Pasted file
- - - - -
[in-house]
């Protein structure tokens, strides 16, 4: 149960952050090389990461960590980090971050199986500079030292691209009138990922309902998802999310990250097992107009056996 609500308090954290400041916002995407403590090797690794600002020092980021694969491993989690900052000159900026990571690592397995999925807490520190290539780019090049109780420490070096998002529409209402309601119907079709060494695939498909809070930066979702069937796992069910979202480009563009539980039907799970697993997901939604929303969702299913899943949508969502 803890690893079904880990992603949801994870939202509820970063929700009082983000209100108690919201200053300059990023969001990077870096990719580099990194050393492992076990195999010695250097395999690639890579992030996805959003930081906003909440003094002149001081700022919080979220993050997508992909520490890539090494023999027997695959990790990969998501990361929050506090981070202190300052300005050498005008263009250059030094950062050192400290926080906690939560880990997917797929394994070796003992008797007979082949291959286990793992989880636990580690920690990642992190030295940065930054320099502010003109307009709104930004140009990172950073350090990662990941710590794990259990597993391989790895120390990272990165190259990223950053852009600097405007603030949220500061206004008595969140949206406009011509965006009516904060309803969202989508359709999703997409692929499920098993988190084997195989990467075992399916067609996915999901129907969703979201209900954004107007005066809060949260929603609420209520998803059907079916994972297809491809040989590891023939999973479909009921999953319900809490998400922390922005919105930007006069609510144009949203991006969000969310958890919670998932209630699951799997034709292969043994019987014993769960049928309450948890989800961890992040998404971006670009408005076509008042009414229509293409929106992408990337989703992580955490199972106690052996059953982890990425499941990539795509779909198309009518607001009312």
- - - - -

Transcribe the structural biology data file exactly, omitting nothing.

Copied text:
[in-house]
């Protein structure tokens, strides 16, 4: 149960952050090389990461960590980090971050199986500079030292691209009138990922309902998802999310990250097992107009056996 609500308090954290400041916002995407403590090797690794600002020092980021694969491993989690900052000159900026990571690592397995999925807490520190290539780019090049109780420490070096998002529409209402309601119907079709060494695939498909809070930066979702069937796992069910979202480009563009539980039907799970697993997901939604929303969702299913899943949508969502 803890690893079904880990992603949801994870939202509820970063929700009082983000209100108690919201200053300059990023969001990077870096990719580099990194050393492992076990195999010695250097395999690639890579992030996805959003930081906003909440003094002149001081700022919080979220993050997508992909520490890539090494023999027997695959990790990969998501990361929050506090981070202190300052300005050498005008263009250059030094950062050192400290926080906690939560880990997917797929394994070796003992008797007979082949291959286990793992989880636990580690920690990642992190030295940065930054320099502010003109307009709104930004140009990172950073350090990662990941710590794990259990597993391989790895120390990272990165190259990223950053852009600097405007603030949220500061206004008595969140949206406009011509965006009516904060309803969202989508359709999703997409692929499920098993988190084997195989990467075992399916067609996915999901129907969703979201209900954004107007005066809060949260929603609420209520998803059907079916994972297809491809040989590891023939999973479909009921999953319900809490998400922390922005919105930007006069609510144009949203991006969000969310958890919670998932209630699951799997034709292969043994019987014993769960049928309450948890989800961890992040998404971006670009408005076509008042009414229509293409929106992408990337989703992580955490199972106690052996059953982890990425499941990539795509779909198309009518607001009312």